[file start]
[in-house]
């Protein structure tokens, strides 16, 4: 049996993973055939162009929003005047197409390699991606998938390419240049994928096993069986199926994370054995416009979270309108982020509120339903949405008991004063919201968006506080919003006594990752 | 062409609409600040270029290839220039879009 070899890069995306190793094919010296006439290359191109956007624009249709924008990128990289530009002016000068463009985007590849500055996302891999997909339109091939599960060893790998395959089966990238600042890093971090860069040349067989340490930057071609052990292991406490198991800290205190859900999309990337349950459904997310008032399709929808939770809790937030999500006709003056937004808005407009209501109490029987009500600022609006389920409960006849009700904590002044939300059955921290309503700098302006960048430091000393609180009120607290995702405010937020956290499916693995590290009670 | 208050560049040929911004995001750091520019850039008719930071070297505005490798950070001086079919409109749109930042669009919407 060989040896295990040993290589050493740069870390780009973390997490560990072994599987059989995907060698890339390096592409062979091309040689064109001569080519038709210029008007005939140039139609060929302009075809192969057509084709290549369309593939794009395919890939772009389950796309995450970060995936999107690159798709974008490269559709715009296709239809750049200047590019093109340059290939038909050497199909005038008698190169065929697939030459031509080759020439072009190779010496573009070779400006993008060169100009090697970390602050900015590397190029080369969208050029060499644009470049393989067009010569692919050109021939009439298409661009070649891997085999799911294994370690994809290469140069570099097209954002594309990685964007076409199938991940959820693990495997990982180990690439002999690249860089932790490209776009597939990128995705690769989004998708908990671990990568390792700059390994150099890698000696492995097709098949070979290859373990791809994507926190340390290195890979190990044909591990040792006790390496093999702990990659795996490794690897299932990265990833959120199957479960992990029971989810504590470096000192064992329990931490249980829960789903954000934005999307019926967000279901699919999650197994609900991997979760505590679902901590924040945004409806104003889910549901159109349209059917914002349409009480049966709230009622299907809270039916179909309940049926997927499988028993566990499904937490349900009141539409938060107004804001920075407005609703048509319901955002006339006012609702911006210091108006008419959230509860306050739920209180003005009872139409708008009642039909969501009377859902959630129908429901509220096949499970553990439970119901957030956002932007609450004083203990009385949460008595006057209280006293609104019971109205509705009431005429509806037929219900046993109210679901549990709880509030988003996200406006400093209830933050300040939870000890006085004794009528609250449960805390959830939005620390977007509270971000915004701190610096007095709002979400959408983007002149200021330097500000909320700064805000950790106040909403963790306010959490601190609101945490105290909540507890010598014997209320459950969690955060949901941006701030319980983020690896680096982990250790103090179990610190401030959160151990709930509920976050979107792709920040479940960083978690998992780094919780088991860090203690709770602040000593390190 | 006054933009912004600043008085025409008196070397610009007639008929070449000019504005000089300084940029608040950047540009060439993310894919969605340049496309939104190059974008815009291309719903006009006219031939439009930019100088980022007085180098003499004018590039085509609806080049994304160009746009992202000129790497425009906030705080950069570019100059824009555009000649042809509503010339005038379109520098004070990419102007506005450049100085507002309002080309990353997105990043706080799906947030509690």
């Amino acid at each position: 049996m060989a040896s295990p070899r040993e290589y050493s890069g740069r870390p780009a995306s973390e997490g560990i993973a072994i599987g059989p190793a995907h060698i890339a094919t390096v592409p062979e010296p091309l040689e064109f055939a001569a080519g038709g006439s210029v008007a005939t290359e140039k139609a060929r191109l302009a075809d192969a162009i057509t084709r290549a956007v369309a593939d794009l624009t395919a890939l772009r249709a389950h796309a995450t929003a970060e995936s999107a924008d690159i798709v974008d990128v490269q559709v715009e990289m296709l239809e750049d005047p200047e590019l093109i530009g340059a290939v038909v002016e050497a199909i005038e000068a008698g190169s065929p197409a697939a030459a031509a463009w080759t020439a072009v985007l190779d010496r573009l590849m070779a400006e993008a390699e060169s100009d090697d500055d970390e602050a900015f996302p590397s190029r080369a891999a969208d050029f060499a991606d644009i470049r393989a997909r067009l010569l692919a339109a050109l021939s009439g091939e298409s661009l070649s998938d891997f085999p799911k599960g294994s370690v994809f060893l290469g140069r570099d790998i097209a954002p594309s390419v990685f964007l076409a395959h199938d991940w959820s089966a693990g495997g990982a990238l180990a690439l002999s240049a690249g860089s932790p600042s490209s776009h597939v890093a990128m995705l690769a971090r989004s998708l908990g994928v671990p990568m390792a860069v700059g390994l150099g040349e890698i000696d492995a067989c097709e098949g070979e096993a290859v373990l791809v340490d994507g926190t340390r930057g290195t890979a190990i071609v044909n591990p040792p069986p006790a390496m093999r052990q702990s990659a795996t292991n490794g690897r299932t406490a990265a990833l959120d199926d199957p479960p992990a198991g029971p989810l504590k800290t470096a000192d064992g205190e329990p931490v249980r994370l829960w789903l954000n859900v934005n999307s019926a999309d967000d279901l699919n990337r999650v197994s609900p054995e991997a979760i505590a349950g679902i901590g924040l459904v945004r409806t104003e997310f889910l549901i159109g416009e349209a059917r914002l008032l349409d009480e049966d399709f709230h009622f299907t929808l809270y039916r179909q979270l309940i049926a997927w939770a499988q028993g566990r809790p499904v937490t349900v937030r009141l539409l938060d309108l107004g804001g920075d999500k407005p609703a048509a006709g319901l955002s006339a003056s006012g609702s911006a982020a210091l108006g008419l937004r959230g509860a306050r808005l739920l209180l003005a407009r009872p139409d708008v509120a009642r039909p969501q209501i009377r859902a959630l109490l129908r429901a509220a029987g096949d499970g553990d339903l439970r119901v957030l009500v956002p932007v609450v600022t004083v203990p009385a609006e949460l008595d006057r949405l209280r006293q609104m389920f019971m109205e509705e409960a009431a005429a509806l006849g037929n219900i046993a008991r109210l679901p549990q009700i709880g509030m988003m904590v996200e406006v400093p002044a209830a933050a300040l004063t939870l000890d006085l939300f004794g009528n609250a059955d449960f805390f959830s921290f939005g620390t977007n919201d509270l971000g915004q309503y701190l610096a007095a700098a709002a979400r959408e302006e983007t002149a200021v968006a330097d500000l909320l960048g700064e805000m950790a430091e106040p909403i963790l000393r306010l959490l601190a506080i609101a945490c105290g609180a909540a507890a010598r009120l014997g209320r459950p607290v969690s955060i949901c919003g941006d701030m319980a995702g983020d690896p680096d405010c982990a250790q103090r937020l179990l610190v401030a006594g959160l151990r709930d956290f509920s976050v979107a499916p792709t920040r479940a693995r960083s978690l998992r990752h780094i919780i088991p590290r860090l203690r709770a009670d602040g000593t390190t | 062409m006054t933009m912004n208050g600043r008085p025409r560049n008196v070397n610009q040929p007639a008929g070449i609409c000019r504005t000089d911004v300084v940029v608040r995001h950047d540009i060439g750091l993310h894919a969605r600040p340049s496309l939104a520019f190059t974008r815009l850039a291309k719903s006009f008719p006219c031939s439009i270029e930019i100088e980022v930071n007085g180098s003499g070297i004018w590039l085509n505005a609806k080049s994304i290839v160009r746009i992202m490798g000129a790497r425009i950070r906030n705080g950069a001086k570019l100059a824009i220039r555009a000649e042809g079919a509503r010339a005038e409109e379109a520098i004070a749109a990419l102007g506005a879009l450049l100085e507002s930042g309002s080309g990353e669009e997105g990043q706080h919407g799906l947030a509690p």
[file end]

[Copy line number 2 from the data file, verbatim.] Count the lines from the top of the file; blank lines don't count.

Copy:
């Protein structure tokens, strides 16, 4: 049996993973055939162009929003005047197409390699991606998938390419240049994928096993069986199926994370054995416009979270309108982020509120339903949405008991004063919201968006506080919003006594990752 | 062409609409600040270029290839220039879009 070899890069995306190793094919010296006439290359191109956007624009249709924008990128990289530009002016000068463009985007590849500055996302891999997909339109091939599960060893790998395959089966990238600042890093971090860069040349067989340490930057071609052990292991406490198991800290205190859900999309990337349950459904997310008032399709929808939770809790937030999500006709003056937004808005407009209501109490029987009500600022609006389920409960006849009700904590002044939300059955921290309503700098302006960048430091000393609180009120607290995702405010937020956290499916693995590290009670 | 208050560049040929911004995001750091520019850039008719930071070297505005490798950070001086079919409109749109930042669009919407 060989040896295990040993290589050493740069870390780009973390997490560990072994599987059989995907060698890339390096592409062979091309040689064109001569080519038709210029008007005939140039139609060929302009075809192969057509084709290549369309593939794009395919890939772009389950796309995450970060995936999107690159798709974008490269559709715009296709239809750049200047590019093109340059290939038909050497199909005038008698190169065929697939030459031509080759020439072009190779010496573009070779400006993008060169100009090697970390602050900015590397190029080369969208050029060499644009470049393989067009010569692919050109021939009439298409661009070649891997085999799911294994370690994809290469140069570099097209954002594309990685964007076409199938991940959820693990495997990982180990690439002999690249860089932790490209776009597939990128995705690769989004998708908990671990990568390792700059390994150099890698000696492995097709098949070979290859373990791809994507926190340390290195890979190990044909591990040792006790390496093999702990990659795996490794690897299932990265990833959120199957479960992990029971989810504590470096000192064992329990931490249980829960789903954000934005999307019926967000279901699919999650197994609900991997979760505590679902901590924040945004409806104003889910549901159109349209059917914002349409009480049966709230009622299907809270039916179909309940049926997927499988028993566990499904937490349900009141539409938060107004804001920075407005609703048509319901955002006339006012609702911006210091108006008419959230509860306050739920209180003005009872139409708008009642039909969501009377859902959630129908429901509220096949499970553990439970119901957030956002932007609450004083203990009385949460008595006057209280006293609104019971109205509705009431005429509806037929219900046993109210679901549990709880509030988003996200406006400093209830933050300040939870000890006085004794009528609250449960805390959830939005620390977007509270971000915004701190610096007095709002979400959408983007002149200021330097500000909320700064805000950790106040909403963790306010959490601190609101945490105290909540507890010598014997209320459950969690955060949901941006701030319980983020690896680096982990250790103090179990610190401030959160151990709930509920976050979107792709920040479940960083978690998992780094919780088991860090203690709770602040000593390190 | 006054933009912004600043008085025409008196070397610009007639008929070449000019504005000089300084940029608040950047540009060439993310894919969605340049496309939104190059974008815009291309719903006009006219031939439009930019100088980022007085180098003499004018590039085509609806080049994304160009746009992202000129790497425009906030705080950069570019100059824009555009000649042809509503010339005038379109520098004070990419102007506005450049100085507002309002080309990353997105990043706080799906947030509690």